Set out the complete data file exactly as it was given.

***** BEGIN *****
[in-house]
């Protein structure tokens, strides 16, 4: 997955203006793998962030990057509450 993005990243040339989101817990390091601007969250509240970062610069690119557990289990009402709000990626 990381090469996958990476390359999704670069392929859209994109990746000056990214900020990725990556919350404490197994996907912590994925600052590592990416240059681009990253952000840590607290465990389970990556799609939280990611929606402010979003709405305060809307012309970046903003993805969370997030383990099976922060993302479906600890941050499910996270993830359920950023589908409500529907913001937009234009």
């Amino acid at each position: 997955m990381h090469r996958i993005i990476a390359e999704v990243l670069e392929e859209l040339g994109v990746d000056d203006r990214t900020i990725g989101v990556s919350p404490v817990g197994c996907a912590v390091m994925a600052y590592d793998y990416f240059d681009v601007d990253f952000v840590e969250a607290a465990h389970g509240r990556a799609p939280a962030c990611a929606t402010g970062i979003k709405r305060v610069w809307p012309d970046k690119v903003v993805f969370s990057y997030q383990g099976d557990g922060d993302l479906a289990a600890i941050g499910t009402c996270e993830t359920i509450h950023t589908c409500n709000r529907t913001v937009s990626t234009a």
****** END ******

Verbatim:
[in-house]
């Protein structure tokens, strides 16, 4: 997955203006793998962030990057509450 993005990243040339989101817990390091601007969250509240970062610069690119557990289990009402709000990626 990381090469996958990476390359999704670069392929859209994109990746000056990214900020990725990556919350404490197994996907912590994925600052590592990416240059681009990253952000840590607290465990389970990556799609939280990611929606402010979003709405305060809307012309970046903003993805969370997030383990099976922060993302479906600890941050499910996270993830359920950023589908409500529907913001937009234009």
């Amino acid at each position: 997955m990381h090469r996958i993005i990476a390359e999704v990243l670069e392929e859209l040339g994109v990746d000056d203006r990214t900020i990725g989101v990556s919350p404490v817990g197994c996907a912590v390091m994925a600052y590592d793998y990416f240059d681009v601007d990253f952000v840590e969250a607290a465990h389970g509240r990556a799609p939280a962030c990611a929606t402010g970062i979003k709405r305060v610069w809307p012309d970046k690119v903003v993805f969370s990057y997030q383990g099976d557990g922060d993302l479906a289990a600890i941050g499910t009402c996270e993830t359920i509450h950023t589908c409500n709000r529907t913001v937009s990626t234009a």